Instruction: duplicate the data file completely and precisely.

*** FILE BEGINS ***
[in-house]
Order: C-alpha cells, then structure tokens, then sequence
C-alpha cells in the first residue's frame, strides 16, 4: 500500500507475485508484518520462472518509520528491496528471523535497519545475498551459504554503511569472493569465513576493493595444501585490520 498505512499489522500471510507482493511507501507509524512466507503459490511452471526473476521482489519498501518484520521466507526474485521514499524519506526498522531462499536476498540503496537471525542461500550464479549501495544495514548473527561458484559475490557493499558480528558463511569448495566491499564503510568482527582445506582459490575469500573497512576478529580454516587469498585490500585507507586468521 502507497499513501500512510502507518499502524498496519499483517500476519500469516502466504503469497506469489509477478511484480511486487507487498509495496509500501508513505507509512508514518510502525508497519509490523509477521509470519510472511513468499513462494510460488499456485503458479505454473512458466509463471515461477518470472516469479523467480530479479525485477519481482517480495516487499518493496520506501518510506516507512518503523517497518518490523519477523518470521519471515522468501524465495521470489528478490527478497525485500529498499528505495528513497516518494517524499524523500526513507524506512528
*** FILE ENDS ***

[in-house]
Order: C-alpha cells, then structure tokens, then sequence
C-alpha cells in the first residue's frame, strides 16, 4: 500500500507475485508484518520462472518509520528491496528471523535497519545475498551459504554503511569472493569465513576493493595444501585490520 498505512499489522500471510507482493511507501507509524512466507503459490511452471526473476521482489519498501518484520521466507526474485521514499524519506526498522531462499536476498540503496537471525542461500550464479549501495544495514548473527561458484559475490557493499558480528558463511569448495566491499564503510568482527582445506582459490575469500573497512576478529580454516587469498585490500585507507586468521 502507497499513501500512510502507518499502524498496519499483517500476519500469516502466504503469497506469489509477478511484480511486487507487498509495496509500501508513505507509512508514518510502525508497519509490523509477521509470519510472511513468499513462494510460488499456485503458479505454473512458466509463471515461477518470472516469479523467480530479479525485477519481482517480495516487499518493496520506501518510506516507512518503523517497518518490523519477523518470521519471515522468501524465495521470489528478490527478497525485500529498499528505495528513497516518494517524499524523500526513507524506512528